In search of a long-term solution to Medicare's troubles.
Physician advocates say the rising costs to operate a practice, combined with a 5.1 percent planned reduction in Medicare reimbursements in 2007, are forcing physicians to turn away older patients. It gets worse: By 2015, physician reimbursements are set to drop by 40 percent.
In recent years, Congress has delayed planned reimbursement cuts in deference to complaints from the AMA and other physician groups. Indeed, the lobbying over Medicare cuts has become an annual year-end Kabuki dance among physician groups, budget hawks, and politicians.
It wasn't known at our press time whether or not a deal would be cut for 2007 that would decrease or eliminate the Medicare cuts. Regardless, a long-term solution to Medicare's problems is surely not in the offing this year. And such a solution is urgently needed: Thirty-eight million Americans are on Medicare; more than 500,000 physicians receive part of their compensation through the government program.
It's worth recalling that the American Medical Association (AMA) opposed Medicare's creation. At the time, the group presciently explained that Medicare would alter the relationship between patients and physicians and would restrict physicians' freedom to practice medicine as they saw fit.
One AMA president said in 1964: "It is axiomatic ... that control follows money when the government steps in." He was right. If Medicare reimbursements to physicians increase, so will government control.
Yet 42 years later, most physician groups appear to believe that the opposite is true. Everything would be fine, they seem to say, if only you would give us more money. Thus they are reluctant to make serious concessions.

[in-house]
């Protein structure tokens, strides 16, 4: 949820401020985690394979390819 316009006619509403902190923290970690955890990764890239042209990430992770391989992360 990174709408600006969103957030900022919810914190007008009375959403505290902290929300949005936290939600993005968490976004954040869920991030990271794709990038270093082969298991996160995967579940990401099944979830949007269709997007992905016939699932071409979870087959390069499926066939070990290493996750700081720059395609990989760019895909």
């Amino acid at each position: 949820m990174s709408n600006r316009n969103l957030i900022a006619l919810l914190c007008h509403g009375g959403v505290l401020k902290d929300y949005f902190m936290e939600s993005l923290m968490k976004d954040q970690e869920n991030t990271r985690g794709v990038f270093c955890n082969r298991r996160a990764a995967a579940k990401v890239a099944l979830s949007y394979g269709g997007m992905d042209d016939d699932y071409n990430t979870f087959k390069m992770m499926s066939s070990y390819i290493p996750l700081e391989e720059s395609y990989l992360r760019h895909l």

Earlier this summer, House Ways and Means Committee Chairman Bill Thomas (R-Calif.) sought to block the reimbursement cuts. Thomas offered to replace the planned 5.1 percent cut with an increase of about 2.7 percent, if physicians would agree to report to Medicare information about the quality of care they provide patients.
But physicians' groups said no, hoping they could fashion a better deal after the November elections. It's a big political risk.
What kind of long-term reform might be in store for Medicare?
Politically speaking, a sustainable boost in reimbursement rates will most likely involve concessions from physicians on any, or all, of three items, each one a favorite of various constituencies and legislators. They are: beefed-up reporting on patient outcomes, enrollment in pay-for-performance programs, and the adoption of electronic medical records.
A more radical solution would be to allow for private, unrestricted Medicare contracts. One group, the Association of American Physicians and Surgeons (AAPS) seems to be bucking the mainstream by urging Congress not to increase reimbursements. Instead, it wants Congress to allow for unrestricted private contracts with Medicare. The group claims its research shows physicians care more about being able to practice without government oversight than they do about their level of reimbursement.
"It's really about freedom, not the money," says the AAPS.
This article originally appeared in the November/December 2006 issue of Physicians Practice.